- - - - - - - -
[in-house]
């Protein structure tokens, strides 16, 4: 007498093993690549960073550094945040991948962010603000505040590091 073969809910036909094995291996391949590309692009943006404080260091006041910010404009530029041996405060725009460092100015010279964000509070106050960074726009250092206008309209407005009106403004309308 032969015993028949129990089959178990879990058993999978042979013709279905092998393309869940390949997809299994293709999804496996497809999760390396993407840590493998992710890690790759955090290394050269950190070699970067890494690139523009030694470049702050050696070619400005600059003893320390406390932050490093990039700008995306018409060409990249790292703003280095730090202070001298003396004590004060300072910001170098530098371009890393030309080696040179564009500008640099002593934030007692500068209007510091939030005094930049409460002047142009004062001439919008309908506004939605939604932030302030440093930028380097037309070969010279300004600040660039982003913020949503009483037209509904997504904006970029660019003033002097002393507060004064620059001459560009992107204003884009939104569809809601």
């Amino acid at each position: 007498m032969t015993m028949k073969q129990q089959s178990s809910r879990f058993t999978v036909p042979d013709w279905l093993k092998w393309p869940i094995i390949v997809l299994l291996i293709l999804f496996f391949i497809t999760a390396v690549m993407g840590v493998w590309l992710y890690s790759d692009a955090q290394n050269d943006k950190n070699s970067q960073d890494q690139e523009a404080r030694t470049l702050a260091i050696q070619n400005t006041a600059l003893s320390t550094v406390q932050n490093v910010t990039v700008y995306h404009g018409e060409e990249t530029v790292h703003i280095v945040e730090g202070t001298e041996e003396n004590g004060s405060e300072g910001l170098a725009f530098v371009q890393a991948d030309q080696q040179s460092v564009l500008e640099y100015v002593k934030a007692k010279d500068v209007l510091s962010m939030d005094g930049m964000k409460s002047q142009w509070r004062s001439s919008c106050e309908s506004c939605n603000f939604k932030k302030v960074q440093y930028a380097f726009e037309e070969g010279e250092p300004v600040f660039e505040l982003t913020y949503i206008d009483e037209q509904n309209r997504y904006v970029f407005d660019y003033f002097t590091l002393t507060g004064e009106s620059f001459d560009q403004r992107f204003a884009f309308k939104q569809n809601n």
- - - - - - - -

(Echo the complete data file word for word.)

[in-house]
């Protein structure tokens, strides 16, 4: 007498093993690549960073550094945040991948962010603000505040590091 073969809910036909094995291996391949590309692009943006404080260091006041910010404009530029041996405060725009460092100015010279964000509070106050960074726009250092206008309209407005009106403004309308 032969015993028949129990089959178990879990058993999978042979013709279905092998393309869940390949997809299994293709999804496996497809999760390396993407840590493998992710890690790759955090290394050269950190070699970067890494690139523009030694470049702050050696070619400005600059003893320390406390932050490093990039700008995306018409060409990249790292703003280095730090202070001298003396004590004060300072910001170098530098371009890393030309080696040179564009500008640099002593934030007692500068209007510091939030005094930049409460002047142009004062001439919008309908506004939605939604932030302030440093930028380097037309070969010279300004600040660039982003913020949503009483037209509904997504904006970029660019003033002097002393507060004064620059001459560009992107204003884009939104569809809601």
């Amino acid at each position: 007498m032969t015993m028949k073969q129990q089959s178990s809910r879990f058993t999978v036909p042979d013709w279905l093993k092998w393309p869940i094995i390949v997809l299994l291996i293709l999804f496996f391949i497809t999760a390396v690549m993407g840590v493998w590309l992710y890690s790759d692009a955090q290394n050269d943006k950190n070699s970067q960073d890494q690139e523009a404080r030694t470049l702050a260091i050696q070619n400005t006041a600059l003893s320390t550094v406390q932050n490093v910010t990039v700008y995306h404009g018409e060409e990249t530029v790292h703003i280095v945040e730090g202070t001298e041996e003396n004590g004060s405060e300072g910001l170098a725009f530098v371009q890393a991948d030309q080696q040179s460092v564009l500008e640099y100015v002593k934030a007692k010279d500068v209007l510091s962010m939030d005094g930049m964000k409460s002047q142009w509070r004062s001439s919008c106050e309908s506004c939605n603000f939604k932030k302030v960074q440093y930028a380097f726009e037309e070969g010279e250092p300004v600040f660039e505040l982003t913020y949503i206008d009483e037209q509904n309209r997504y904006v970029f407005d660019y003033f002097t590091l002393t507060g004064e009106s620059f001459d560009q403004r992107f204003a884009f309308k939104q569809n809601n």